Molly Horwitz, a junior at Stanford University, is running for a spot in Stanford’s student senate. In the course of her campaign, Horwitz, a Latina and a Jew, sought the endorsement of Stanford’s Students of Color Coalition (SOCC) and was granted an interview. During the interview, Horwitz claims, she was asked this question: “Given your strong Jewish identity, how would you vote on divestment?” Although the senate has already passed a resolution urging Stanford to divest from companies alleged to profit from the oppression of Palestinians, divestment remains a live issue at Stanford.
The SOCC has denied Horwitz’s charge. Their denial acknowledges that the charge is serious: “Religious discrimination . . . starkly violates the values on which the Students of Color Coalition is based. Were these allegations true, they would not only merit a public apology but also constitute a betrayal of both the communities SOCC represents and the ideas the coalition members promise to uphold.”
Yet “several students” according to the New York Times piece linked above, “said they did not see it as problematic to connect a stance on divestment with Judaism.”
I don’t know if Horwitz’s story is true, but she explains very well what is “problematic” here. If “SOCC had wanted to know how I felt about divestment, they could have asked that.” What “made me so distressed was not that SOCC had asked me about divestment, but that they had thought my Jewishness might make me a poor Senator.” Would the Stanford students who don’t grasp Horwitz’s distress have trouble grasping why an African-American judicial candidate might object if a Senator were to ask her: “Given your African-American identity, how would you rule on affirmative action cases?”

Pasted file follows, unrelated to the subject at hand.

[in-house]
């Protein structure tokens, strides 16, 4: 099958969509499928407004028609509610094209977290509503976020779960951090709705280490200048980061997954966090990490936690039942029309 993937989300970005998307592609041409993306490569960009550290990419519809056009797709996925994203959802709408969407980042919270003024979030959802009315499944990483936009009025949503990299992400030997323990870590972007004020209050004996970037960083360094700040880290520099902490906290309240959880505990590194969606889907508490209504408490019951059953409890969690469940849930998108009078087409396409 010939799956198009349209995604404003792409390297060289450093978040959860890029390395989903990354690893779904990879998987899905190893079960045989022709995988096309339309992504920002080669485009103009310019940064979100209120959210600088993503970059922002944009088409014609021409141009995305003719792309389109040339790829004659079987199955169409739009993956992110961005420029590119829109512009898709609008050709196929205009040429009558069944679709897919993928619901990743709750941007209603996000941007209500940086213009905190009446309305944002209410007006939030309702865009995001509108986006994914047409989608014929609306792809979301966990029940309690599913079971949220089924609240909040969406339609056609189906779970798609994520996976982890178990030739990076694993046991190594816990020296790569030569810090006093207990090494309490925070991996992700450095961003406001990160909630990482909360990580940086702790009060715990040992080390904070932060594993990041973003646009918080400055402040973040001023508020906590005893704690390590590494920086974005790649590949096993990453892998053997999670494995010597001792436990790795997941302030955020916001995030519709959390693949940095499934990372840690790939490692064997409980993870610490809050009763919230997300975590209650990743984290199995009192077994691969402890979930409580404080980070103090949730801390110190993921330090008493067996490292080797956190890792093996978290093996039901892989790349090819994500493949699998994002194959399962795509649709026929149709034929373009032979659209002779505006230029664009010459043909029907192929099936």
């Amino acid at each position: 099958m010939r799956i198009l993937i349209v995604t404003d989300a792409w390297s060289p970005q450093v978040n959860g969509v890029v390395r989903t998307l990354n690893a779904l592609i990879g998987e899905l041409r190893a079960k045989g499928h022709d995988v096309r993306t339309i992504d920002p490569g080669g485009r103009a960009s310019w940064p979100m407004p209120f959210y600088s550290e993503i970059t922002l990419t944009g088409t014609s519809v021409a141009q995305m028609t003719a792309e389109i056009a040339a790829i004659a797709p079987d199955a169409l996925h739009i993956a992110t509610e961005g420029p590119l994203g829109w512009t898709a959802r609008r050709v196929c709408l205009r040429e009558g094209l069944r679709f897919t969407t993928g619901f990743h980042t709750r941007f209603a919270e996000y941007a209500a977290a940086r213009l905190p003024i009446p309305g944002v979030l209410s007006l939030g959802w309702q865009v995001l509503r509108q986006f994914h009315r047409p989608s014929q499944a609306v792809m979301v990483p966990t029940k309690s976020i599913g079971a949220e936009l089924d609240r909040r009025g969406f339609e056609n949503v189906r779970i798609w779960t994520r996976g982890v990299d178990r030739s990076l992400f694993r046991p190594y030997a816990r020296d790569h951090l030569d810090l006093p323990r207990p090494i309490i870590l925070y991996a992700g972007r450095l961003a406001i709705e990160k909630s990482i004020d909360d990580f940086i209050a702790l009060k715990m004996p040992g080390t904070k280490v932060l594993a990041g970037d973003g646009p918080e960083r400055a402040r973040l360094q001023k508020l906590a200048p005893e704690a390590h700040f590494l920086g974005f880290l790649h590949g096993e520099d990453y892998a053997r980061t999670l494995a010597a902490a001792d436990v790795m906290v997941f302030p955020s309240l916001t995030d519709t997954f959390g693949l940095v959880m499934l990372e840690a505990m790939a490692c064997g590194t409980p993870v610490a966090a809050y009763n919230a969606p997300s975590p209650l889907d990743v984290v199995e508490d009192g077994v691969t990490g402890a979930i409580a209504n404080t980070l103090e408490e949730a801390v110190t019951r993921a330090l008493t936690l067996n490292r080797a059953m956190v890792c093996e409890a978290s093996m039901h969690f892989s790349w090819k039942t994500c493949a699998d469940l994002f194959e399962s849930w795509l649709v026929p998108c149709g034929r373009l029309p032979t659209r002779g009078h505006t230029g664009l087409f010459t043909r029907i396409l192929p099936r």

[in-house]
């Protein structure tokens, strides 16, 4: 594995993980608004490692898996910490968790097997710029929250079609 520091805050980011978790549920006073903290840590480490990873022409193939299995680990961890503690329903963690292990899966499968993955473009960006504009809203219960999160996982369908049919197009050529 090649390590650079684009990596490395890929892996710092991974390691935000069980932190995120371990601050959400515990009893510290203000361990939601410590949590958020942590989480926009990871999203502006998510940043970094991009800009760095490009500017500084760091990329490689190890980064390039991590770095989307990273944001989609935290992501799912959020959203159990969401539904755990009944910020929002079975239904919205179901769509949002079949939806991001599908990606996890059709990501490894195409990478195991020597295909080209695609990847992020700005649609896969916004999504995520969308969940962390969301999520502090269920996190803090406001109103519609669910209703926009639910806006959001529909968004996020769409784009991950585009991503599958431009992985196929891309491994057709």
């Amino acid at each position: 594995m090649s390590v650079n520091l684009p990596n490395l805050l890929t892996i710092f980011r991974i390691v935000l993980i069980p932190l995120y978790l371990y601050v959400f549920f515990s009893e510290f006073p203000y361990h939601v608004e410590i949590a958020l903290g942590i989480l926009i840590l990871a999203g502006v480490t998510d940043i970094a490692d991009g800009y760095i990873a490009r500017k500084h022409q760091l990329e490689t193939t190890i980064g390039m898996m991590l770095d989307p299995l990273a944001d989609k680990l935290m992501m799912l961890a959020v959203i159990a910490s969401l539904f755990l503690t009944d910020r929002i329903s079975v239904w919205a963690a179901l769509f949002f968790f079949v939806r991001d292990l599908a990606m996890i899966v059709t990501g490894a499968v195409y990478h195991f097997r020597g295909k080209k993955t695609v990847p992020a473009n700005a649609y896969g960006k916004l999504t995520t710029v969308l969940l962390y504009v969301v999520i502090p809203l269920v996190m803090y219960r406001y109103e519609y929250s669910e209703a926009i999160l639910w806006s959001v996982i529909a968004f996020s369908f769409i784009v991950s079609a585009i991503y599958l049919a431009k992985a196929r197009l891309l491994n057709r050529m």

Horwitz’s story reminds us of the case of Rachel Beyda, a UCLA undergraduate and candidate for the student government’s Judicial Board. This February, the student council refused to confirm her appointment because some members thought that her membership in campus Jewish organizations might constitute a conflict of interest were a case involving divestment to come before the board. They relented only after a faculty adviser insisted that the council couldn’t reject Beyda merely because she was affiliated with Jewish organizations.
The Beyda case followed last year’s attempt by pro-divestment students at UCLA to convince student government candidates to pledge not to travel to Israel on trips sponsored by “pro-Israel” organizations like the Anti-Defamation League. They also charged two senators who had voted against divestment with violating the “ethical code on conflicts of interest” because they “had gone to Israel on sponsored trips.” These actions drew sharp criticism from UCLA’s Chancellor Gene Block.
The already troubling effort to delegitimize supporters of Israel at UCLA transformed, in the Beyda case, into a suspicion and rejection of Jewish students. Whether Horwitz’s Stanford story turns out to be true or not, campus leaders need to be mindful that what happened at UCLA can happen almost anywhere.